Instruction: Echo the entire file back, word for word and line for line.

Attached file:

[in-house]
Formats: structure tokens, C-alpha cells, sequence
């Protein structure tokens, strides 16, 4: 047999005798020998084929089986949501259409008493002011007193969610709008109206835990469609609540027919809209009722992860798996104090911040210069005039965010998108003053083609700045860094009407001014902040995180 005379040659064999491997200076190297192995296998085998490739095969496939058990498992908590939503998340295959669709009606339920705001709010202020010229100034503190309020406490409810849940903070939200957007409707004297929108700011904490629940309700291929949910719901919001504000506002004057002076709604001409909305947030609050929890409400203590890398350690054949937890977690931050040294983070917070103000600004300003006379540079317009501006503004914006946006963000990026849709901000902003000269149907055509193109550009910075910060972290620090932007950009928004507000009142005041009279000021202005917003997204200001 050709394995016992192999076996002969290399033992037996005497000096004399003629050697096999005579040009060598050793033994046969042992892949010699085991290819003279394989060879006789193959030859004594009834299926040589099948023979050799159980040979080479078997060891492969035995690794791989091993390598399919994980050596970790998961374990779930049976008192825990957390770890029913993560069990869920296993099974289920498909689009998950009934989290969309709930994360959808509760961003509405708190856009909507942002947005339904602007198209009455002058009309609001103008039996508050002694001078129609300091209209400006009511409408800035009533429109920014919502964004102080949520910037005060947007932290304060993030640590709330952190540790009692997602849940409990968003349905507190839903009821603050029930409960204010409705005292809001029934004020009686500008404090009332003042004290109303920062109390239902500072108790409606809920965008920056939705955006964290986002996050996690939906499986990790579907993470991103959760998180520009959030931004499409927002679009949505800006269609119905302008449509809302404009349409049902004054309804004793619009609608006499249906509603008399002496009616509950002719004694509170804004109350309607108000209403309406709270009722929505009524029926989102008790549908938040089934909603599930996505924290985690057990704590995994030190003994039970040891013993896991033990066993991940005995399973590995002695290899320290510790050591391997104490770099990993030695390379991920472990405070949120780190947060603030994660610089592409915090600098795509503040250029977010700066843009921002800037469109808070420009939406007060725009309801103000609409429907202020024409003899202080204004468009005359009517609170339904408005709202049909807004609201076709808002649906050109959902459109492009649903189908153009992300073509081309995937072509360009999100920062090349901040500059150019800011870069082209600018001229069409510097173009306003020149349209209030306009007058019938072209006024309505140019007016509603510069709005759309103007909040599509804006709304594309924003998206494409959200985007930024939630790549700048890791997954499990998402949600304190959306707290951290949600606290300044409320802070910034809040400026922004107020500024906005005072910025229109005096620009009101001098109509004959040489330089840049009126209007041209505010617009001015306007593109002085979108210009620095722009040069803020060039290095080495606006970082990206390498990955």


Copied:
[in-house]
Formats: structure tokens, C-alpha cells, sequence
């Protein structure tokens, strides 16, 4: 047999005798020998084929089986949501259409008493002011007193969610709008109206835990469609609540027919809209009722992860798996104090911040210069005039965010998108003053083609700045860094009407001014902040995180 005379040659064999491997200076190297192995296998085998490739095969496939058990498992908590939503998340295959669709009606339920705001709010202020010229100034503190309020406490409810849940903070939200957007409707004297929108700011904490629940309700291929949910719901919001504000506002004057002076709604001409909305947030609050929890409400203590890398350690054949937890977690931050040294983070917070103000600004300003006379540079317009501006503004914006946006963000990026849709901000902003000269149907055509193109550009910075910060972290620090932007950009928004507000009142005041009279000021202005917003997204200001 050709394995016992192999076996002969290399033992037996005497000096004399003629050697096999005579040009060598050793033994046969042992892949010699085991290819003279394989060879006789193959030859004594009834299926040589099948023979050799159980040979080479078997060891492969035995690794791989091993390598399919994980050596970790998961374990779930049976008192825990957390770890029913993560069990869920296993099974289920498909689009998950009934989290969309709930994360959808509760961003509405708190856009909507942002947005339904602007198209009455002058009309609001103008039996508050002694001078129609300091209209400006009511409408800035009533429109920014919502964004102080949520910037005060947007932290304060993030640590709330952190540790009692997602849940409990968003349905507190839903009821603050029930409960204010409705005292809001029934004020009686500008404090009332003042004290109303920062109390239902500072108790409606809920965008920056939705955006964290986002996050996690939906499986990790579907993470991103959760998180520009959030931004499409927002679009949505800006269609119905302008449509809302404009349409049902004054309804004793619009609608006499249906509603008399002496009616509950002719004694509170804004109350309607108000209403309406709270009722929505009524029926989102008790549908938040089934909603599930996505924290985690057990704590995994030190003994039970040891013993896991033990066993991940005995399973590995002695290899320290510790050591391997104490770099990993030695390379991920472990405070949120780190947060603030994660610089592409915090600098795509503040250029977010700066843009921002800037469109808070420009939406007060725009309801103000609409429907202020024409003899202080204004468009005359009517609170339904408005709202049909807004609201076709808002649906050109959902459109492009649903189908153009992300073509081309995937072509360009999100920062090349901040500059150019800011870069082209600018001229069409510097173009306003020149349209209030306009007058019938072209006024309505140019007016509603510069709005759309103007909040599509804006709304594309924003998206494409959200985007930024939630790549700048890791997954499990998402949600304190959306707290951290949600606290300044409320802070910034809040400026922004107020500024906005005072910025229109005096620009009101001098109509004959040489330089840049009126209007041209505010617009001015306007593109002085979108210009620095722009040069803020060039290095080495606006970082990206390498990955």